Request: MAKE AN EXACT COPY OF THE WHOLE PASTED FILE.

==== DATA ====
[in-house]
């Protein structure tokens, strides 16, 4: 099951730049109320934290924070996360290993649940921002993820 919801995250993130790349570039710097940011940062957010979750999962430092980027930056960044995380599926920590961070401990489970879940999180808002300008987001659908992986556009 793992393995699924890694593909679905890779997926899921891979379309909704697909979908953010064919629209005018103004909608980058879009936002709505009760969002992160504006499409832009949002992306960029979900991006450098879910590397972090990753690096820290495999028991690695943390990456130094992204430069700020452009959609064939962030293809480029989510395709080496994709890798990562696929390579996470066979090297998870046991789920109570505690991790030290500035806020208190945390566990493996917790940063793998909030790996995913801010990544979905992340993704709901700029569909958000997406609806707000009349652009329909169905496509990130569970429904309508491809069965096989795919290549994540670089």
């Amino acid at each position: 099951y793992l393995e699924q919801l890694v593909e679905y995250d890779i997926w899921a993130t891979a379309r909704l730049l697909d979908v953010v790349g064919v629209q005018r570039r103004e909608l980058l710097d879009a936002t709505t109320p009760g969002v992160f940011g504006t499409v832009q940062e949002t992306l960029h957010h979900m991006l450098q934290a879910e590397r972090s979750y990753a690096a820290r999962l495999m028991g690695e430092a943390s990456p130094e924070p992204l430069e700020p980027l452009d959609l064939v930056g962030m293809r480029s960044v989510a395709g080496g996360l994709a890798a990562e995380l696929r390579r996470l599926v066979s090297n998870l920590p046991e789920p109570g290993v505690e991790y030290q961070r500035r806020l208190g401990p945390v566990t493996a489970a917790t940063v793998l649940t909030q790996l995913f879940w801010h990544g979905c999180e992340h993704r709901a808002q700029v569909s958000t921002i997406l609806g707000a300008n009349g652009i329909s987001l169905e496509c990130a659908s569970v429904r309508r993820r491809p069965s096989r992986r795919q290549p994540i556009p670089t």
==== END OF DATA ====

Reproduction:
[in-house]
């Protein structure tokens, strides 16, 4: 099951730049109320934290924070996360290993649940921002993820 919801995250993130790349570039710097940011940062957010979750999962430092980027930056960044995380599926920590961070401990489970879940999180808002300008987001659908992986556009 793992393995699924890694593909679905890779997926899921891979379309909704697909979908953010064919629209005018103004909608980058879009936002709505009760969002992160504006499409832009949002992306960029979900991006450098879910590397972090990753690096820290495999028991690695943390990456130094992204430069700020452009959609064939962030293809480029989510395709080496994709890798990562696929390579996470066979090297998870046991789920109570505690991790030290500035806020208190945390566990493996917790940063793998909030790996995913801010990544979905992340993704709901700029569909958000997406609806707000009349652009329909169905496509990130569970429904309508491809069965096989795919290549994540670089």
């Amino acid at each position: 099951y793992l393995e699924q919801l890694v593909e679905y995250d890779i997926w899921a993130t891979a379309r909704l730049l697909d979908v953010v790349g064919v629209q005018r570039r103004e909608l980058l710097d879009a936002t709505t109320p009760g969002v992160f940011g504006t499409v832009q940062e949002t992306l960029h957010h979900m991006l450098q934290a879910e590397r972090s979750y990753a690096a820290r999962l495999m028991g690695e430092a943390s990456p130094e924070p992204l430069e700020p980027l452009d959609l064939v930056g962030m293809r480029s960044v989510a395709g080496g996360l994709a890798a990562e995380l696929r390579r996470l599926v066979s090297n998870l920590p046991e789920p109570g290993v505690e991790y030290q961070r500035r806020l208190g401990p945390v566990t493996a489970a917790t940063v793998l649940t909030q790996l995913f879940w801010h990544g979905c999180e992340h993704r709901a808002q700029v569909s958000t921002i997406l609806g707000a300008n009349g652009i329909s987001l169905e496509c990130a659908s569970v429904r309508r993820r491809p069965s096989r992986r795919q290549p994540i556009p670089t």